As every computer owner knows, when their machines run a complex program they get pretty hot. In fact, cooling the processors can be expensive, especially when you're dealing with huge banks of computer servers. But what if that energy could heat private homes? VOA’s George Putic reports that a Dutch energy firm aims to do just that.

Video Cinema That Crosses Borders Showcased at Tribeca Film Festival

Among the nearly 100 feature length films being shown at this year’s Tribeca Film Festival in New York City are more than 20 documentaries and features with international appeal, from a film about a Congolese businessman in China, to documentaries shot in Pakistan and diaspora communities in the U.S., to a poetic look at disaffected South African youth. VOA’s Carolyn Weaver has more.

Video UN Confronts Threat of Young Radicals

The radicalization and recruitment of young people into Islamist extremist groups has become a growing challenge for governments worldwide. On Thursday, the U.N. Security Council heard from experts on the issue, which has become a potent threat to international peace and security. VOA’s Margaret Besheer reports.

Video Growing Numbers of Turks Discover Armenian Ancestry

In a climate of improved tolerance, growing numbers of people in Turkey are discovering their grandmothers were Armenian. Hundreds of thousands of Armenians escaped the mass deportations and slaughter of the early 1900's by forced conversion to Islam. Or, Armenian children were taken in by Turkish families and assimilated. Now their stories are increasingly being heard. Dorian Jones reports from Istanbul that the revelations are viewed as an important step.

Video Migrants Trek Through Western Balkans to Reach EU

Migrants from Africa and other places are finding different routes into the European Union in search of a better life. The Associated Press followed one clandestine group to document their trek through the western Balkans to Hungary. Zlatica Hoke reports that the migrants started using that route about four years ago. Since then, it has become the second-most popular path into Western Europe, after the option of sailing from North Africa to Italy.

Video TIME Magazine Honors Activists, Pioneers Seen as Influential

TIME Magazine has released its list of celebrities, leaders and activists, whom it deems the world’s “most influential” in 2015. VOA's Ramon Taylor reports from New York.

Video US Businesses See Cuba as New Frontier

The Obama administration's opening toward Cuba is giving U.S. companies hope they'll be able to do business in Cuba despite the continuation of the U.S. economic embargo against the communist nation. Some American companies have been able to export some products to Cuba, but the recent lifting of Cuba's terrorism designation could relax other restrictions. As VOA's Daniela Schrier reports, corporate heavy hitters are lining up to head across the Florida Straits - though experts urge caution.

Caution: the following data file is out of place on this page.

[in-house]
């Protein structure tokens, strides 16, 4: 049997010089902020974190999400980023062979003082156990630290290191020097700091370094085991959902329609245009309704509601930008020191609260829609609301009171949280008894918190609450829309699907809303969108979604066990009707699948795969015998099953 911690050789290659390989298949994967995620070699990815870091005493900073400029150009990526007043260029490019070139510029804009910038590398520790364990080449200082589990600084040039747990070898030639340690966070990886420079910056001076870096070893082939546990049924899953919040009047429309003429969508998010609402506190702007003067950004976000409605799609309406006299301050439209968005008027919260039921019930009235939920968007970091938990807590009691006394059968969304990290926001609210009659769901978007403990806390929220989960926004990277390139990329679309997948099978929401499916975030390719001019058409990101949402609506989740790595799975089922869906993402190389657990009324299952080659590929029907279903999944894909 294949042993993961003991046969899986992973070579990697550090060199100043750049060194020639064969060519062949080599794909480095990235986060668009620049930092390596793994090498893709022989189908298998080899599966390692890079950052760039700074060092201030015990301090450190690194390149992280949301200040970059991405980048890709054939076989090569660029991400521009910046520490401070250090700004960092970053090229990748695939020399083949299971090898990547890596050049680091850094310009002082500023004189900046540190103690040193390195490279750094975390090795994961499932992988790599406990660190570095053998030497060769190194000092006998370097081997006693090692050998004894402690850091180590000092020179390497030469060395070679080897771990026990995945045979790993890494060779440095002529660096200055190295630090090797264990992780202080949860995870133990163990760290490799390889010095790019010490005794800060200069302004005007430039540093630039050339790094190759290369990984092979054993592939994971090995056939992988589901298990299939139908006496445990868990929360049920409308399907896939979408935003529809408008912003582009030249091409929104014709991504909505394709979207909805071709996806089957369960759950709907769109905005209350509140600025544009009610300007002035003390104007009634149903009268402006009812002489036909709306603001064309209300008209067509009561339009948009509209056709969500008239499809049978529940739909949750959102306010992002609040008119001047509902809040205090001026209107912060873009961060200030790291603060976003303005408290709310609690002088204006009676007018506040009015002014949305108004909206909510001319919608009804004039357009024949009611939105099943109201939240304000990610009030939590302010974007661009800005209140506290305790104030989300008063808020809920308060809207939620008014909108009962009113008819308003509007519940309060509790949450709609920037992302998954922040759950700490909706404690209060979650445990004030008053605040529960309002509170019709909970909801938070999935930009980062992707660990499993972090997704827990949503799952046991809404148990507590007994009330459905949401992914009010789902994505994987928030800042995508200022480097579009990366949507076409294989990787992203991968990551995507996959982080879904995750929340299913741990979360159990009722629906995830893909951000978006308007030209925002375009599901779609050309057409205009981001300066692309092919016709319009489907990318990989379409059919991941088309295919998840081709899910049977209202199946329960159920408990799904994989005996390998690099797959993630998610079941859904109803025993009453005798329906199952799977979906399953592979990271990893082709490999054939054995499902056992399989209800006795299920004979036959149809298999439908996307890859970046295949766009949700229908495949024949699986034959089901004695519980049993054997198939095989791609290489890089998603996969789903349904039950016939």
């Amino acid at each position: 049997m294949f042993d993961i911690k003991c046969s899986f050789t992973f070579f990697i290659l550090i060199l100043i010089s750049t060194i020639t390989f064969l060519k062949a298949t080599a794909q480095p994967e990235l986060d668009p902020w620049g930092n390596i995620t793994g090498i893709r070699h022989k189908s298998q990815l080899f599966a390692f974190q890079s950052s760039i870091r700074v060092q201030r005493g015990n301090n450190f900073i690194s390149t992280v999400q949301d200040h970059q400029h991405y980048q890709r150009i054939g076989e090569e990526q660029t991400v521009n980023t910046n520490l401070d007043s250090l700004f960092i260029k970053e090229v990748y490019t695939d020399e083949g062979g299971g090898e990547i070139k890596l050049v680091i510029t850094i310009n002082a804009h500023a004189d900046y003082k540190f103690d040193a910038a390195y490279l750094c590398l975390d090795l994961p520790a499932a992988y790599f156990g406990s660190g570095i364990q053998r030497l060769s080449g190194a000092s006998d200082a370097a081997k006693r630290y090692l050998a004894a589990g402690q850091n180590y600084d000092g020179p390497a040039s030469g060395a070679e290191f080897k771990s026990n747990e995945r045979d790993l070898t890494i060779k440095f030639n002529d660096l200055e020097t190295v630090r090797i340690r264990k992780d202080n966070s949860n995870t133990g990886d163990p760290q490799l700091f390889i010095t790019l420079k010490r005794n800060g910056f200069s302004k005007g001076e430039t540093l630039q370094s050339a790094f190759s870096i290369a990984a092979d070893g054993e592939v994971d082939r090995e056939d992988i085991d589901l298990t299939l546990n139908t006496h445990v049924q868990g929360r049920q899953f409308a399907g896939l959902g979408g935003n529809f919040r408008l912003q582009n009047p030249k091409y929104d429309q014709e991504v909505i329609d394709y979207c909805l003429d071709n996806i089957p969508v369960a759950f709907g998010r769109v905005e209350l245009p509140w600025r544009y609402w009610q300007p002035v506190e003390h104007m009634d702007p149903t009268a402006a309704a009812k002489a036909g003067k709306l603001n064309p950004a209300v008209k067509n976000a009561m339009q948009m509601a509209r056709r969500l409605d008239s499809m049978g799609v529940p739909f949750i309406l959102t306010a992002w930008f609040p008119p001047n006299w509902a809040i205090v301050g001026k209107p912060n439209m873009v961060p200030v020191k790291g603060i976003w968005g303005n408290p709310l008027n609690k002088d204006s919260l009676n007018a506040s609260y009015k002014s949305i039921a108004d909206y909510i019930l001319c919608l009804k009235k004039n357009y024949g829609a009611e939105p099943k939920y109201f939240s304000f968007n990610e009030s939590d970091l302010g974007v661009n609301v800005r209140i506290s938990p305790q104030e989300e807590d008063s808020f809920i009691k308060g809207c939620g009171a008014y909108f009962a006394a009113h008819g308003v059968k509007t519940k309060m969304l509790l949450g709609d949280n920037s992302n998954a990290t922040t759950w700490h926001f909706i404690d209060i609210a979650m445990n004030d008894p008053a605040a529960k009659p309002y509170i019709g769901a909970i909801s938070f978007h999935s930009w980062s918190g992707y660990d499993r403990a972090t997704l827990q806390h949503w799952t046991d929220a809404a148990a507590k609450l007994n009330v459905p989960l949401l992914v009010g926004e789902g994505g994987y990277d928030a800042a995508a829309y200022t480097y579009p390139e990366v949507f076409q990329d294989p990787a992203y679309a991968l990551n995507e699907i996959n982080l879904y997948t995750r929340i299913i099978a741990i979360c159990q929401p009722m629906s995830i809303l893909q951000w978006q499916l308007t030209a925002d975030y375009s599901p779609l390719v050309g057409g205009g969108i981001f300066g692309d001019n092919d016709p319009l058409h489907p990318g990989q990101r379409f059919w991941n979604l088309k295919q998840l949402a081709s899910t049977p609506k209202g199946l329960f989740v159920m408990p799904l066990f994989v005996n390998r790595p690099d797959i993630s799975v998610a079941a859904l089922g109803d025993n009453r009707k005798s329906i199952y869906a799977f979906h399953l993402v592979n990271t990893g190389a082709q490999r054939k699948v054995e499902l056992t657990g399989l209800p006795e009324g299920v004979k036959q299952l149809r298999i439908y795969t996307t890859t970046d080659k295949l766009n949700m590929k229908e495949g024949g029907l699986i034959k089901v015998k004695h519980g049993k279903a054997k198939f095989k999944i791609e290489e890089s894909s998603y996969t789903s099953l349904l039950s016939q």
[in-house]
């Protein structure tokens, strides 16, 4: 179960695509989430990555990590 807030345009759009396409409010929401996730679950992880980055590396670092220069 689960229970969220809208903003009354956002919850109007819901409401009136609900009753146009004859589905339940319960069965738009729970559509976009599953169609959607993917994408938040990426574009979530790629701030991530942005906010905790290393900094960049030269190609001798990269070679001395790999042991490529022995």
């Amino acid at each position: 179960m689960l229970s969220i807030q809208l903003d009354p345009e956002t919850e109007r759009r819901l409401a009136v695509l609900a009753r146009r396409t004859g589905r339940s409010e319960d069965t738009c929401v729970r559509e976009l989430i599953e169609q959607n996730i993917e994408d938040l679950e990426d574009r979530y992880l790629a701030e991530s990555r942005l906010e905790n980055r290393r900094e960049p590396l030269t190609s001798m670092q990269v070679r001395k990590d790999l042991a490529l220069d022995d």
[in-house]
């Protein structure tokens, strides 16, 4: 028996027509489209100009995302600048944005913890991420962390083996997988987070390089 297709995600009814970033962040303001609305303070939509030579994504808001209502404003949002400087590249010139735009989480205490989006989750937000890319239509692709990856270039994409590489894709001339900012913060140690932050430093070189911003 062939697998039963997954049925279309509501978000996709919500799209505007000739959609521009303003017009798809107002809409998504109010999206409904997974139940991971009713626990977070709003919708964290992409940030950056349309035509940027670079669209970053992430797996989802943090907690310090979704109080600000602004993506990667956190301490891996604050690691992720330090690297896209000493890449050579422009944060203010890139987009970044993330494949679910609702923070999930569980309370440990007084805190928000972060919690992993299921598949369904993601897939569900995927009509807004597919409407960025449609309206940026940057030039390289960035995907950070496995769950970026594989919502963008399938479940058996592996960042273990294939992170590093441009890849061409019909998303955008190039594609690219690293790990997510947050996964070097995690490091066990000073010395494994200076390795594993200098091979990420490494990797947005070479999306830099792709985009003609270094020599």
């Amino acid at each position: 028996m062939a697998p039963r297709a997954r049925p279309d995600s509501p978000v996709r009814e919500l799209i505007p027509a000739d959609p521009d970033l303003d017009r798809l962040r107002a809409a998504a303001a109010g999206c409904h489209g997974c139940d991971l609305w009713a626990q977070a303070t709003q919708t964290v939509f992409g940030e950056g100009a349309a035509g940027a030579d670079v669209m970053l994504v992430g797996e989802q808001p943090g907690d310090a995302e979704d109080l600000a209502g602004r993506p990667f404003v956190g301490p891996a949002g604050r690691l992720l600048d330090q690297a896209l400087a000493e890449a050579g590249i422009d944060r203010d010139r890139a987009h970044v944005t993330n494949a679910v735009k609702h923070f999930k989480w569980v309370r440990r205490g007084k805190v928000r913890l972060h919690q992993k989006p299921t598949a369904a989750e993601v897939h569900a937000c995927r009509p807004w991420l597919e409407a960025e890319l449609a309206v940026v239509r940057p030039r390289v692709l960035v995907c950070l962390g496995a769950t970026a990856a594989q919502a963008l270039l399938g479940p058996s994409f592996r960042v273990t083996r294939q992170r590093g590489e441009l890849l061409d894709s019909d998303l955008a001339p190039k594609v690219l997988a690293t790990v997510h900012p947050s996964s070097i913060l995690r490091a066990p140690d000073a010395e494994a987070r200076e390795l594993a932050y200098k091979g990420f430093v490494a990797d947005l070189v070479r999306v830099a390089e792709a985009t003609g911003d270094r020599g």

Video Kenya Launches Police Recruitment Drive After Terror Attacks

Kenya launched a major police recruitment drive this week as part of a large-scale effort to boost security following a recent spate of terror attacks. VOA’s Gabe Joselow reports that allegations of corruption in the process are raising old concerns about the integrity of Kenya’s security forces.

Video Japan, China in Race for Asia High-Speed Rail Projects

A lucrative competition is underway in Asia for billions of dollars in high-speed rail projects. Cambodia, India, Indonesia, Malaysia Thailand and Vietnam are among the countries planning to move onto the fast track. They are negotiating with Japan and the upstart Chinese who are locked in a duel to revolutionize transportation across Asia. VOA Correspondent Steve Herman in Bangkok has details.

Video Scientists: Mosquitoes Attracted By Our Genes

Some people always seem to get bitten by mosquitoes more than others. Now, scientists have proved that is really the case - and they say it’s all because of genes. It’s hoped the research might lead to new preventative treatments for diseases like malaria, as Henry Ridgwell reports from London.

Video Bible Museum Coming to Washington DC

Washington is the center of American political power and also home to some of the nation’s most visited museums. A new one that will showcase the Bible has skeptics questioning the motives of its conservative Christian funders. VOA religion correspondent Jerome Socolovsky reports.

Video Armenia and Politics of Word 'Genocide'

A century ago this April, hundreds of thousands of Armenians of the Turkish Ottoman empire were deported and massacred, and their culture erased from their traditional lands. While broadly accepted by the U.N. and at least 20 countries as “genocide”, the United States and Turkey have resisted using that word to describe the atrocities that stretched from 1915 to 1923. But Armenians have never forgotten.

Video Afghan First Lady Pledges No Roll Back on Women's Rights

Afghan First Lady Rula Ghani, named one of Time's 100 Most Influential, says women should take part in talks with Taliban. VOA's Rokhsar Azamee has more from Kabul.

Video New Brain Mapping Techniques Could Ease Chronic Pain

From Boulder, Colorado, Shelley Schlender reports that new methods for mapping pain in the brain are providing validation for chronic pain and might someday guide better treatment.

VOA Blogs